The One Thing That will Dramatically Improve Your Presentation

November 22, 2013 — 2 Comments
IMG_2351

The Story is Your Bridge to Success

Earlier this week I had lunch with my friend Bill Whitley.  Bill works with property casualty companies like Nationwide and State Farm to equip their sale people with a stronger message – in the same way that I work with high-tech sales and marketing people.

If anyone’s product has commoditized, it’s property casualty insurance!  You’ve heard the ads – “I saved money on my car insurance.”  It’s all about price…and when it’s all about price, what if you just can’t beat your competition’s price?

What’s his strategy?  Stories…

Stories can be compelling and powerful… everyone loves a great story.  In fact, in my own business, the great speakers are really just great story tellers.  I’ve said to my wife a number of times, I’d have a lot more business if I could experience a crash in the Himalayas and manage to crawl out of the mountains with just the shirt on my back…of course that might be a little extreme.

The same is true with your presentation.  As Bill and I talked about presentations, he simply said, “You’ve got to start out with things they are already thinking about, hook them into your presentation with a short, grabbing opening, and then launch into a story…”  The story creates the bridge between their busy day, and the information you’re about to give them.  Open with a story and you’ll have a lot more of their attention.

Here are five reasons why you should master storytelling:

1)      Stories create relationship. When it’s about you—be it about having kids, your early business challenges, a client you worked with to solve a problem, a challenging real-world experience, etc.… you create a bond with your audience on a whole new level.  Your listener is drawn into your world suddenly…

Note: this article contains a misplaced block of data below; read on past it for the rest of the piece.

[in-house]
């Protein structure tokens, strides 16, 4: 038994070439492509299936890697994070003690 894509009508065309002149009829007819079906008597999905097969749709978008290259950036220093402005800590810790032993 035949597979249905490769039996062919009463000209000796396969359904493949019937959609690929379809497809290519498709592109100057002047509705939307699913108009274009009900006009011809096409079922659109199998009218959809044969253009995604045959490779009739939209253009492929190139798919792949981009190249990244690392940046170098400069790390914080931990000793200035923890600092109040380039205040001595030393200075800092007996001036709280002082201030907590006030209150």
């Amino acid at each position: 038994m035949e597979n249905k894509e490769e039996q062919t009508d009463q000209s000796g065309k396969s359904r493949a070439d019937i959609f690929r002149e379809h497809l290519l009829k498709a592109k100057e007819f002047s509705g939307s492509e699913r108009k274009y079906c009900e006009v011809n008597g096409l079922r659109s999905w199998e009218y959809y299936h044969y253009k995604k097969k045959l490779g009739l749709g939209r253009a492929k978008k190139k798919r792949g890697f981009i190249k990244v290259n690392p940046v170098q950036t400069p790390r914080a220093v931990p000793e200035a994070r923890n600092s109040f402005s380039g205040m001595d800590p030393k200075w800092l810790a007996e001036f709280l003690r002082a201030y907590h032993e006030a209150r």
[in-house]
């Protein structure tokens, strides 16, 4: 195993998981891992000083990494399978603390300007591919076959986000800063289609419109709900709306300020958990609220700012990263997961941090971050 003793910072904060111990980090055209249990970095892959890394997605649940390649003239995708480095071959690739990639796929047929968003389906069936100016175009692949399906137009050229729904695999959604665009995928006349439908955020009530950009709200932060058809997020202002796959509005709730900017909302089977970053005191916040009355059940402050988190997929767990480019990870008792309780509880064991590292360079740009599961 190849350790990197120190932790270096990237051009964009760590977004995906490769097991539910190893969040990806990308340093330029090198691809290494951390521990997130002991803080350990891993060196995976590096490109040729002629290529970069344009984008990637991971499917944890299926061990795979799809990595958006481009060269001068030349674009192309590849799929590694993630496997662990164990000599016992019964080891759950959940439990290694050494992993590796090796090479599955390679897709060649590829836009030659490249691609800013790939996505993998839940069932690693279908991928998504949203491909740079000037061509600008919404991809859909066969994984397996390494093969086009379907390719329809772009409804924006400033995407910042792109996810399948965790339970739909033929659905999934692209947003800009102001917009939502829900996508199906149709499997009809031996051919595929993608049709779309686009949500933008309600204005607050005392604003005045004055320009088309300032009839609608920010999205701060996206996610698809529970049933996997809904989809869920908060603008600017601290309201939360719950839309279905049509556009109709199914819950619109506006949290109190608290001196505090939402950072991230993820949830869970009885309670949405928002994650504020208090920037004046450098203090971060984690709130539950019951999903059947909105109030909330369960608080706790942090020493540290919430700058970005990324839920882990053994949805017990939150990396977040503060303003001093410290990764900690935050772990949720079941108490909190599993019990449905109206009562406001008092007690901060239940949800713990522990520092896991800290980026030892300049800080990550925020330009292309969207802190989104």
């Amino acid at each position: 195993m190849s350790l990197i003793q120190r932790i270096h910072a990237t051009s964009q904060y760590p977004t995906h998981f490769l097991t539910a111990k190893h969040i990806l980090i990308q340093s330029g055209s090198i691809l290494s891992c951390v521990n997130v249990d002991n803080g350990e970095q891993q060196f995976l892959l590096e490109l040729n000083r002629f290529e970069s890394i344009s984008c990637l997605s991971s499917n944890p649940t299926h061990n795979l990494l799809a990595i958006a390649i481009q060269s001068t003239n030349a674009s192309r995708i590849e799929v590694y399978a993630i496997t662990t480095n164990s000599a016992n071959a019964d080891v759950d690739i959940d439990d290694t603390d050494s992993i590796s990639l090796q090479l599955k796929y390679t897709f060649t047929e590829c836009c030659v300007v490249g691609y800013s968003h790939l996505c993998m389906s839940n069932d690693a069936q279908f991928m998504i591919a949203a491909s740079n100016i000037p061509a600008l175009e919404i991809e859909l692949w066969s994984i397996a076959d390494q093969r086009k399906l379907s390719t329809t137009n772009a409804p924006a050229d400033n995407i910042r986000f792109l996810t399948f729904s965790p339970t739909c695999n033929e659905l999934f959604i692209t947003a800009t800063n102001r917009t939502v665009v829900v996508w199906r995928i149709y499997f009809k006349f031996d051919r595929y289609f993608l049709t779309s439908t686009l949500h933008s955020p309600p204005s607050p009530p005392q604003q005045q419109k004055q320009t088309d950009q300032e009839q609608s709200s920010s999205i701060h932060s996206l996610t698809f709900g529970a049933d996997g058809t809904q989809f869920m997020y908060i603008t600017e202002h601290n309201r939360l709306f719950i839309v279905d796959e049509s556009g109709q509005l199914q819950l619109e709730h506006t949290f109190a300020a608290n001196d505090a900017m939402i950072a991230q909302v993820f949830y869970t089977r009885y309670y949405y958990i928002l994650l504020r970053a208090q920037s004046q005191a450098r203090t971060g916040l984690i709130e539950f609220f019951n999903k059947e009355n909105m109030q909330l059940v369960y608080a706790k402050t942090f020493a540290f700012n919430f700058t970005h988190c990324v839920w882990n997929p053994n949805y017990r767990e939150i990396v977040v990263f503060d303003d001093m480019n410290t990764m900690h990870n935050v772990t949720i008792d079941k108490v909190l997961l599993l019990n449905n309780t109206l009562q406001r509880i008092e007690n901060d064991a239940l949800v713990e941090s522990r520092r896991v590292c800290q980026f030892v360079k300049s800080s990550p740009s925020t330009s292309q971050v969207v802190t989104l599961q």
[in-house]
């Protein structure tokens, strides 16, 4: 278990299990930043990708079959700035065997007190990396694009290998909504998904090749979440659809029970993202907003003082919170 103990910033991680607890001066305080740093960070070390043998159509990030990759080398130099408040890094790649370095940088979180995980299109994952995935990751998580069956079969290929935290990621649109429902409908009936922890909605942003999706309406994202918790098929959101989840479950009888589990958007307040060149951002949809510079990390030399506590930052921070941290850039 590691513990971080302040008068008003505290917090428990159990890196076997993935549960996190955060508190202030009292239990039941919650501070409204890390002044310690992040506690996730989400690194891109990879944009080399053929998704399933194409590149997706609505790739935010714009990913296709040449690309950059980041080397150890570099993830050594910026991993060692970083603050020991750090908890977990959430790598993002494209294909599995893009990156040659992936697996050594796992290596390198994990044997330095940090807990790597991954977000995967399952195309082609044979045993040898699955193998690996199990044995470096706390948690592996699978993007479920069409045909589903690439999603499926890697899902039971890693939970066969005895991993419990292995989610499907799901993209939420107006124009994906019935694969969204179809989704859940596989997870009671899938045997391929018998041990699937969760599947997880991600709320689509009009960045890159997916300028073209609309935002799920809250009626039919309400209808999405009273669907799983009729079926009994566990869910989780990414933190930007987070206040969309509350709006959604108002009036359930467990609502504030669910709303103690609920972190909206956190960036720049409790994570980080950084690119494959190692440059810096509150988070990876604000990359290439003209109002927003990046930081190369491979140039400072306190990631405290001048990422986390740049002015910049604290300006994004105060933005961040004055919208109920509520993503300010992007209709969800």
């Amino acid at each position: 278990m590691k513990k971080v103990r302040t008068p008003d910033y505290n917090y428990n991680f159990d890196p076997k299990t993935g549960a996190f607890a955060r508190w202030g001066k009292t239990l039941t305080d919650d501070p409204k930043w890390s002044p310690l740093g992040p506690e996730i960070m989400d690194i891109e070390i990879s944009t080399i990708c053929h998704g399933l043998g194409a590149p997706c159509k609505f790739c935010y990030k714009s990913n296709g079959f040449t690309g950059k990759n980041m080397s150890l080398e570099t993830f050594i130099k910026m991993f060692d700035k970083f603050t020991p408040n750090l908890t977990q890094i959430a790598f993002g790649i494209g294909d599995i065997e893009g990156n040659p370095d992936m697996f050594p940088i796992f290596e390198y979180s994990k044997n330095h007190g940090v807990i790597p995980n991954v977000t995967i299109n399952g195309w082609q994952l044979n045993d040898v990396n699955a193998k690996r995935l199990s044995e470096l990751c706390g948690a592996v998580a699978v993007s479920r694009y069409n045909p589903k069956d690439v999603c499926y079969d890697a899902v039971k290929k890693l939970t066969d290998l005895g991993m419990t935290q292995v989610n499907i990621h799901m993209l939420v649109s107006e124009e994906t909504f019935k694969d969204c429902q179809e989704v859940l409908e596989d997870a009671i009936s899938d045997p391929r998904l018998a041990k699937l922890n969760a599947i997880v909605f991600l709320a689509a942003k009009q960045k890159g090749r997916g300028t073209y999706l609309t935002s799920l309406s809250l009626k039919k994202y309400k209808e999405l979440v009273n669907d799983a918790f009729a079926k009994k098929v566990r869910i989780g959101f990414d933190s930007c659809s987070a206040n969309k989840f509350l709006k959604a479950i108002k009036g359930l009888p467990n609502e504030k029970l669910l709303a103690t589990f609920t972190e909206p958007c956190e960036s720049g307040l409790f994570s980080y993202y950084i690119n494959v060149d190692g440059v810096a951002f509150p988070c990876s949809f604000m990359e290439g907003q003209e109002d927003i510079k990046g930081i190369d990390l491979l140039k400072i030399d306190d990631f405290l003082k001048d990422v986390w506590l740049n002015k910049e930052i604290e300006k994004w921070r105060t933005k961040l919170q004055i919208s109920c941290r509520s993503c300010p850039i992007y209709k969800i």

2)      Stories inspire people to action.  Remember the movie Rocky? I often use this as an example in my sales workshops.  When that movie first came out I lived across the river from the Philadelphia Art Museum.  I can’t tell you how many people starting running the museum stairs – in fact they put a statue of Rocky right at the top (and I was one of those people running the stairs).

3)      Stories are memorable. In Chip and Dan Heath’s book, Made to Stick (Which I recommend reading), they point out that, we remember some of the stories from highschool, but we don’t remember how to balance chemistry formulas – unless we still do this for a living or something.  Stories stick with us because we picture them – and visual things just tend to “Stick” better than other things.

4)      Stories generate discussion. A good story won’t explain everything, but will encourage your listener to ask questions, form thoughts, and create a launching pad for dialogue and idea sharing.

5)      Stories can help you position yourself or pitch a new idea, product or service.  When a speaker practices their speech – they don’t generally run through the entire hour-long keynote.  They practice the stories to generate the greatest impact.  Their story is the key to moving that audience to action.  Often a speaker, in one single 60 minute keynote, will move an entire audience to action…what if you could do that with your next sales meeting?